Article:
South Africa: Femmeact - Vital Support for Women in Actuarial Science

Gender disparity in actuarial science at universities and in the workplace is a larger issue than number parity. Women are essential role models in a field lagging in representation. They also offer vital perspectives in a world where bias often undermines women in the design of everything - from healthcare products to pension benefits.

But the University of Cape Town's (UCT) student-led Femmeact is working to change that.

Femmeact is an initiative to support women in the field, both at university and the workplace. It was relaunched recently in the actuarial science section of the commerce faculty after a hiatus of several years. Thanks to the UCT Actuarial Science House Committee's Ciara Madella, a final-year student; third-year student Cara Geduld; and the former head of the actuarial science department Shivani Ranchod, Femmeact is back on the map.

The numbers of women students and professional actuaries are starting to shift, but Ranchod said that they're a long way away from a 50/50 representation.

Webinar to honour women

Femmeact has links with the Actuarial Society of South Africa (ASSA), the Association of South African Black Actuarial Professionals (ASABA), and the Actuarial Women's Committees (AWCs) within those organisations.

In August and September Femmeact presented a four-part webinar series to honour women in the actuarial science space. ASSA, ASABA and the AWCs provided substantial support and promotion. ASSA also provided the webinar platform.

"Femmeact's main mission is to give women students a platform."

Participants included top women actuaries, who shared their challenges and career experiences. Speakers included Roseanne Harris, the former president of ASSA and the International Actuarial Association president nominee; Memory Zimba, the president of ASABA; and Nabeelah Kolia, the chairperson of ASABA's Actuarial Women's Committe.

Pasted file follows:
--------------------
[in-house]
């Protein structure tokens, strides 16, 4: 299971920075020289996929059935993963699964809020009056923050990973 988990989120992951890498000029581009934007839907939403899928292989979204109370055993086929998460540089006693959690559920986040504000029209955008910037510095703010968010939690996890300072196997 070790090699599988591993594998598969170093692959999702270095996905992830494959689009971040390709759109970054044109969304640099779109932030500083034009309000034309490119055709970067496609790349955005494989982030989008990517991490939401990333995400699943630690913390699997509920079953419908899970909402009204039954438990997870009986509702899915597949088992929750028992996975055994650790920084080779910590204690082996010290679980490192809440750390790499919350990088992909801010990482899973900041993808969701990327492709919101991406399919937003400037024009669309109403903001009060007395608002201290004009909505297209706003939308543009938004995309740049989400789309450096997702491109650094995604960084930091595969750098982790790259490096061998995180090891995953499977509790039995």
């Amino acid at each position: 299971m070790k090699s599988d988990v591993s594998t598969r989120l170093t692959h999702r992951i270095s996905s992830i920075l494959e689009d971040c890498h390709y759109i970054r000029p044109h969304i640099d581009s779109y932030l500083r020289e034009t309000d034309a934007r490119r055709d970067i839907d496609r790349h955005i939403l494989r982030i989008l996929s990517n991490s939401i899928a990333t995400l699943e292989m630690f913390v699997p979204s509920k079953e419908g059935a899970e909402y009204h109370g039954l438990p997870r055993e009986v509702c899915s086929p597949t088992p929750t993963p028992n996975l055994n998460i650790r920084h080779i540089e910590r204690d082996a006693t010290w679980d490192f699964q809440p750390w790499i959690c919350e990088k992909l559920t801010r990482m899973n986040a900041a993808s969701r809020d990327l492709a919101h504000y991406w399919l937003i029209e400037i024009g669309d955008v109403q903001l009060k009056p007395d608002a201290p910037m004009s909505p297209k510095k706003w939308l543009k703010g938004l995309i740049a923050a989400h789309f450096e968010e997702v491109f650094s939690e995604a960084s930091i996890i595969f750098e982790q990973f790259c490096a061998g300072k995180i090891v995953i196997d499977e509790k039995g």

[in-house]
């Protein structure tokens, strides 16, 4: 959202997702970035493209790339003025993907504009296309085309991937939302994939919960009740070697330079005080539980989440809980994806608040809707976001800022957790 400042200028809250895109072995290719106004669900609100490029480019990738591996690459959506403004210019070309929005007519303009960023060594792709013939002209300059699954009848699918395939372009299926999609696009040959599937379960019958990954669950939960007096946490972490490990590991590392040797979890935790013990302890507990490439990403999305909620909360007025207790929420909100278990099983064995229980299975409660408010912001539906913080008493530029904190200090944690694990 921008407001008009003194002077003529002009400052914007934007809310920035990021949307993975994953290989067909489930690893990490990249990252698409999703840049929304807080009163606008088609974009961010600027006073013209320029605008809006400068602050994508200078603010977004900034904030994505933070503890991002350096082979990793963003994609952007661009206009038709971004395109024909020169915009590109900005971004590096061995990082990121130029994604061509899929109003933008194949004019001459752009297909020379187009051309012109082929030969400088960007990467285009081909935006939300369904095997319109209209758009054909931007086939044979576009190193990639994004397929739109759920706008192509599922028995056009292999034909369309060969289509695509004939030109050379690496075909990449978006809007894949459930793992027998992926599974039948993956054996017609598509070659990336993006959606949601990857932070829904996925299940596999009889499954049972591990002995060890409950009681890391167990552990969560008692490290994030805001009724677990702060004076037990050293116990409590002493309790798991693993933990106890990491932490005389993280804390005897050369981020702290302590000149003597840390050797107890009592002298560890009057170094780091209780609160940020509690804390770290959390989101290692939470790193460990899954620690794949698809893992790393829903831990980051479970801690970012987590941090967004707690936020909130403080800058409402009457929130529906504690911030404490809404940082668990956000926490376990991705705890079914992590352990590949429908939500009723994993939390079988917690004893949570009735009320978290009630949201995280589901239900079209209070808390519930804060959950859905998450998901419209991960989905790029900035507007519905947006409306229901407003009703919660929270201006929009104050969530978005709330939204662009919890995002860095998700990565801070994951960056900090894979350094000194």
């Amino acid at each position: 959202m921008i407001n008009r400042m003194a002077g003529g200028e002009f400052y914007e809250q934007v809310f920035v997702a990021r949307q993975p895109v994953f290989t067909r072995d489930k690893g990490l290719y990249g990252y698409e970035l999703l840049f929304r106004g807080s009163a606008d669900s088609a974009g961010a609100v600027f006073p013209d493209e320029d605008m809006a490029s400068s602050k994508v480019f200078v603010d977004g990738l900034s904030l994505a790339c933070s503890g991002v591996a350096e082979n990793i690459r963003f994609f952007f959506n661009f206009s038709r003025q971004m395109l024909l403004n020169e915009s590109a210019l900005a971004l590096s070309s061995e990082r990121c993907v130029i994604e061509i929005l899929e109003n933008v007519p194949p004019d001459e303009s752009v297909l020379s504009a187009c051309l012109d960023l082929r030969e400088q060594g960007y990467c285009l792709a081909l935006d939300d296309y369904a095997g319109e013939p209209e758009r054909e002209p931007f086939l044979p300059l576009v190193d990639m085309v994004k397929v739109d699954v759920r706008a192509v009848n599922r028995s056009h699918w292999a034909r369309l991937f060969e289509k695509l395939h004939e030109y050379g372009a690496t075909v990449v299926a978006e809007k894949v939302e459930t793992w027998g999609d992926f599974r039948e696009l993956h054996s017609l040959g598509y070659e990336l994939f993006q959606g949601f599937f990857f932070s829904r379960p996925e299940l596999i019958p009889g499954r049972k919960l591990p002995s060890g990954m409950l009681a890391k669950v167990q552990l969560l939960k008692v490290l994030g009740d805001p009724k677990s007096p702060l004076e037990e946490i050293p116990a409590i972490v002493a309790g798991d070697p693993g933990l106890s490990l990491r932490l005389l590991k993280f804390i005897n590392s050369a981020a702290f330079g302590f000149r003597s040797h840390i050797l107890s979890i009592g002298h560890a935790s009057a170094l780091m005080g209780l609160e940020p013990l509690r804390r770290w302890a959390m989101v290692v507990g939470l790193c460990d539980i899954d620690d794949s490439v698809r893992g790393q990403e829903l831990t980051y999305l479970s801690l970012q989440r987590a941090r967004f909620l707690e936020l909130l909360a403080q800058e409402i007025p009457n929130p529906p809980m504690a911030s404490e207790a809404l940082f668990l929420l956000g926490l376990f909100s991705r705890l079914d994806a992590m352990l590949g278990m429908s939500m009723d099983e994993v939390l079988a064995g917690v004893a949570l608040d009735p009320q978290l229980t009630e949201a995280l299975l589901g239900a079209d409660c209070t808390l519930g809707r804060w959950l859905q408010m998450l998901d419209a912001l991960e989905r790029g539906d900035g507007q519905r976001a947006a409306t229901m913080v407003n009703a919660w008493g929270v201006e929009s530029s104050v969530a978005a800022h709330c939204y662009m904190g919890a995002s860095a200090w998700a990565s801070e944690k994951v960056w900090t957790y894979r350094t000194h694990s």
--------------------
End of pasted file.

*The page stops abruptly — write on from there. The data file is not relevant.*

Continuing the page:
Topics focused on gender and sexuality, decision-making as a woman, taking charge of your career and finding balance between and within work, actuarial studies and home life.

"Femmeact's main mission is to give women students a platform," said Geduld. "We also wanted to tackle topics that arenʼt spoken about to create a greater understanding of what actuarial science is about and to give students role models that they can look up to."

Ranchod added: "It's a space where it's so difficult to come across role models ... women who look like you, speak like you, you know, where you can imagine: That could be me one day."

Geduld mentioned the example of a young Muslim student she tutors who asked for a speaker's contact details.

"Because the speaker was Muslim ... she could relate to her culture and her religion and how she navigated those elements in her actuarial studies."

Madella found herself taking notes during the sessions, gathering information and tools and imagining how she might respond in certain situations.

"Quite a few people reached out to tell me the same thing. There was a lot of success and good stories and good sentiment that came from it."

Lived experiences

Madella and Geduld have come from very different backgrounds - Madella educated at a prestigious girls' school in Cape Town, Geduld at a co-ed school in Port Elizabeth. But both shone at maths, and actuarial science ticked the box.

At UCT Madella found that Geduld was "very invested in the kinds of issues" that women students experience and roped her into relaunching Femmeact.

"Cara has powerful experiences to share with other women," she said.

Actuarial science demands a lot from students and Geduld said that she had had to face numerous obstacles; university had not been a smooth ride. At the end of her second year she was sexually assaulted during the time of the Fees Must Fall activism.

"It made me see that [actuarial science] can be used as a tool in bettering a lot of people's lives, such as in healthcare. I could see the value."

"And because of that, and because of the person that I am, I threw myself into the Fees Must Fall movement unfolding at the time. I was overcommitted to it, almost as though I was running away from my own problems so that I could give more of myself to helping others. So, I think my empathy levels are very high."